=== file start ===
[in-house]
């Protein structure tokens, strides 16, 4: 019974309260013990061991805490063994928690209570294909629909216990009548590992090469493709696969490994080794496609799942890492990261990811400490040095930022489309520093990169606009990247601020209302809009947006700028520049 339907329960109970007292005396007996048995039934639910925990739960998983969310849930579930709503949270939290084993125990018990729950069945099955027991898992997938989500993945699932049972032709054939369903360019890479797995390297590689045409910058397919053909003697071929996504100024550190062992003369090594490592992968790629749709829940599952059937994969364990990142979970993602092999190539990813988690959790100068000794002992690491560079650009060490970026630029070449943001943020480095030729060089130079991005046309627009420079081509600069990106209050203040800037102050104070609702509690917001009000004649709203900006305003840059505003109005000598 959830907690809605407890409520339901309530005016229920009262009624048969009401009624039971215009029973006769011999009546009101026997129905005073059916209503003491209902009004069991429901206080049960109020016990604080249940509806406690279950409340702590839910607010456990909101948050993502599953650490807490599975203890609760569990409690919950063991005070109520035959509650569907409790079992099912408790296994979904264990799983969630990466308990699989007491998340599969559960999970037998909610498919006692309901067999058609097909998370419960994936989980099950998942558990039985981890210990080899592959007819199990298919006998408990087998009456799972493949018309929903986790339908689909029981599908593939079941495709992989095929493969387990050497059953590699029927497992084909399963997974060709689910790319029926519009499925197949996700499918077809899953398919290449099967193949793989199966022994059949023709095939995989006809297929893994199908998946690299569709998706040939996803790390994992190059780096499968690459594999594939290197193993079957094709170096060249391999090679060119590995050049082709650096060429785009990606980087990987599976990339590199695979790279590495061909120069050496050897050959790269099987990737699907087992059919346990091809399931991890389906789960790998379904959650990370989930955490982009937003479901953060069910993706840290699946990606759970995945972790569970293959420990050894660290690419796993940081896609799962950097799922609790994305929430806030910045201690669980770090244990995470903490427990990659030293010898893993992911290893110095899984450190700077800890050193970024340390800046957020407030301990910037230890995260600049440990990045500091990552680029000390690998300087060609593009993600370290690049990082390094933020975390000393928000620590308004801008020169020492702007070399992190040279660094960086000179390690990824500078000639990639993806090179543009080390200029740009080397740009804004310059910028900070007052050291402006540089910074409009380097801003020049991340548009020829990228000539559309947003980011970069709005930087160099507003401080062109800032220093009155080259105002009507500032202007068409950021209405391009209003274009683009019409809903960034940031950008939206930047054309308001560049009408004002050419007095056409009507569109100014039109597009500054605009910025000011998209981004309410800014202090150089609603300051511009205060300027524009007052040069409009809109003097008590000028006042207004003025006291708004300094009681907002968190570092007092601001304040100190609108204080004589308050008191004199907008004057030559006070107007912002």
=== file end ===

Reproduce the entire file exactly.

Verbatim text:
[in-house]
């Protein structure tokens, strides 16, 4: 019974309260013990061991805490063994928690209570294909629909216990009548590992090469493709696969490994080794496609799942890492990261990811400490040095930022489309520093990169606009990247601020209302809009947006700028520049 339907329960109970007292005396007996048995039934639910925990739960998983969310849930579930709503949270939290084993125990018990729950069945099955027991898992997938989500993945699932049972032709054939369903360019890479797995390297590689045409910058397919053909003697071929996504100024550190062992003369090594490592992968790629749709829940599952059937994969364990990142979970993602092999190539990813988690959790100068000794002992690491560079650009060490970026630029070449943001943020480095030729060089130079991005046309627009420079081509600069990106209050203040800037102050104070609702509690917001009000004649709203900006305003840059505003109005000598 959830907690809605407890409520339901309530005016229920009262009624048969009401009624039971215009029973006769011999009546009101026997129905005073059916209503003491209902009004069991429901206080049960109020016990604080249940509806406690279950409340702590839910607010456990909101948050993502599953650490807490599975203890609760569990409690919950063991005070109520035959509650569907409790079992099912408790296994979904264990799983969630990466308990699989007491998340599969559960999970037998909610498919006692309901067999058609097909998370419960994936989980099950998942558990039985981890210990080899592959007819199990298919006998408990087998009456799972493949018309929903986790339908689909029981599908593939079941495709992989095929493969387990050497059953590699029927497992084909399963997974060709689910790319029926519009499925197949996700499918077809899953398919290449099967193949793989199966022994059949023709095939995989006809297929893994199908998946690299569709998706040939996803790390994992190059780096499968690459594999594939290197193993079957094709170096060249391999090679060119590995050049082709650096060429785009990606980087990987599976990339590199695979790279590495061909120069050496050897050959790269099987990737699907087992059919346990091809399931991890389906789960790998379904959650990370989930955490982009937003479901953060069910993706840290699946990606759970995945972790569970293959420990050894660290690419796993940081896609799962950097799922609790994305929430806030910045201690669980770090244990995470903490427990990659030293010898893993992911290893110095899984450190700077800890050193970024340390800046957020407030301990910037230890995260600049440990990045500091990552680029000390690998300087060609593009993600370290690049990082390094933020975390000393928000620590308004801008020169020492702007070399992190040279660094960086000179390690990824500078000639990639993806090179543009080390200029740009080397740009804004310059910028900070007052050291402006540089910074409009380097801003020049991340548009020829990228000539559309947003980011970069709005930087160099507003401080062109800032220093009155080259105002009507500032202007068409950021209405391009209003274009683009019409809903960034940031950008939206930047054309308001560049009408004002050419007095056409009507569109100014039109597009500054605009910025000011998209981004309410800014202090150089609603300051511009205060300027524009007052040069409009809109003097008590000028006042207004003025006291708004300094009681907002968190570092007092601001304040100190609108204080004589308050008191004199907008004057030559006070107007912002």